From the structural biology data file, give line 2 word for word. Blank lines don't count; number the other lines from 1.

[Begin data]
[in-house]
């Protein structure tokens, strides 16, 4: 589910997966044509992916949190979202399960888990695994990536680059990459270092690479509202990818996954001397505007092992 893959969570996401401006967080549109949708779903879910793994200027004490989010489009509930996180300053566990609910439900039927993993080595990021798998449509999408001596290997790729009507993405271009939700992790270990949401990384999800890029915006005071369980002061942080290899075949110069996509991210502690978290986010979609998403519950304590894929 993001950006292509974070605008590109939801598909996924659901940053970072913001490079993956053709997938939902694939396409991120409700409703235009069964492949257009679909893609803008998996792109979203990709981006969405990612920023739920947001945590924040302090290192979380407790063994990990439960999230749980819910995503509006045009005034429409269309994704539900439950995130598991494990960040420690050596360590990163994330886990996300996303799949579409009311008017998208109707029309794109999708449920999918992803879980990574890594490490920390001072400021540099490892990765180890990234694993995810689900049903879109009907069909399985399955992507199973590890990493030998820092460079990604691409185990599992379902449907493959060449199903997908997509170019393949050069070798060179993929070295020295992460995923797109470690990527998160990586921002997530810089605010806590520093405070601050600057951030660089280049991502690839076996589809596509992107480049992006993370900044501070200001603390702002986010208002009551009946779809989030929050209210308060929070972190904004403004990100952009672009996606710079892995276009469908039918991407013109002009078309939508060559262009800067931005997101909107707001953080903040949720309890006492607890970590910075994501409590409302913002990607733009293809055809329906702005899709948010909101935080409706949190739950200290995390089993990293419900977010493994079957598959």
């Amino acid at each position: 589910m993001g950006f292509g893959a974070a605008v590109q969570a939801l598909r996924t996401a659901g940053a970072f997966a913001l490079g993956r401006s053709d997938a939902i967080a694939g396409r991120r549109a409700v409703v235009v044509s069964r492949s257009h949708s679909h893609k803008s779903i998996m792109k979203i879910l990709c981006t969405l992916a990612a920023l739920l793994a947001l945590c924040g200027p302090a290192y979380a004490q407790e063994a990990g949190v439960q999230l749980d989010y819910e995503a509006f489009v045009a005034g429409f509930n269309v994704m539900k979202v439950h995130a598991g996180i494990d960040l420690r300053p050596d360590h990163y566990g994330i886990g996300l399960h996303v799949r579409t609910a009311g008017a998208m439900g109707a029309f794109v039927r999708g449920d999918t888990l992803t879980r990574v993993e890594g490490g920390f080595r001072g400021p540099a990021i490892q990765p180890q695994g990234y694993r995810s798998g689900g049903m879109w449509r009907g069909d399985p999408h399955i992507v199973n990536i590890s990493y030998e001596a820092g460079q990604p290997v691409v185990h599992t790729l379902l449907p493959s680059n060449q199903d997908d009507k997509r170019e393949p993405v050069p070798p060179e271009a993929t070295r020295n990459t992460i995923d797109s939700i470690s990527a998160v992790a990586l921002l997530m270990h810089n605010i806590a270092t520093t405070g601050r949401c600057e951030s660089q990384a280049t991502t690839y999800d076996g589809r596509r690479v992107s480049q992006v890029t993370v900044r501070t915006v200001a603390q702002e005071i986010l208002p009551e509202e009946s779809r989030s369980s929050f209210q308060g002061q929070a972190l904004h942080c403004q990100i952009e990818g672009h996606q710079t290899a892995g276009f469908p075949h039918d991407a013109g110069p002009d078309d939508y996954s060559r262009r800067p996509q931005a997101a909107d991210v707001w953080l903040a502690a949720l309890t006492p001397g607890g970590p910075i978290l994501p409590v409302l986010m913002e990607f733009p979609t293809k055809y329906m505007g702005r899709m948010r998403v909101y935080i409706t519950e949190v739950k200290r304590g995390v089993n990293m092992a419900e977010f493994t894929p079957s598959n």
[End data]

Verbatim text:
């Protein structure tokens, strides 16, 4: 589910997966044509992916949190979202399960888990695994990536680059990459270092690479509202990818996954001397505007092992 893959969570996401401006967080549109949708779903879910793994200027004490989010489009509930996180300053566990609910439900039927993993080595990021798998449509999408001596290997790729009507993405271009939700992790270990949401990384999800890029915006005071369980002061942080290899075949110069996509991210502690978290986010979609998403519950304590894929 993001950006292509974070605008590109939801598909996924659901940053970072913001490079993956053709997938939902694939396409991120409700409703235009069964492949257009679909893609803008998996792109979203990709981006969405990612920023739920947001945590924040302090290192979380407790063994990990439960999230749980819910995503509006045009005034429409269309994704539900439950995130598991494990960040420690050596360590990163994330886990996300996303799949579409009311008017998208109707029309794109999708449920999918992803879980990574890594490490920390001072400021540099490892990765180890990234694993995810689900049903879109009907069909399985399955992507199973590890990493030998820092460079990604691409185990599992379902449907493959060449199903997908997509170019393949050069070798060179993929070295020295992460995923797109470690990527998160990586921002997530810089605010806590520093405070601050600057951030660089280049991502690839076996589809596509992107480049992006993370900044501070200001603390702002986010208002009551009946779809989030929050209210308060929070972190904004403004990100952009672009996606710079892995276009469908039918991407013109002009078309939508060559262009800067931005997101909107707001953080903040949720309890006492607890970590910075994501409590409302913002990607733009293809055809329906702005899709948010909101935080409706949190739950200290995390089993990293419900977010493994079957598959």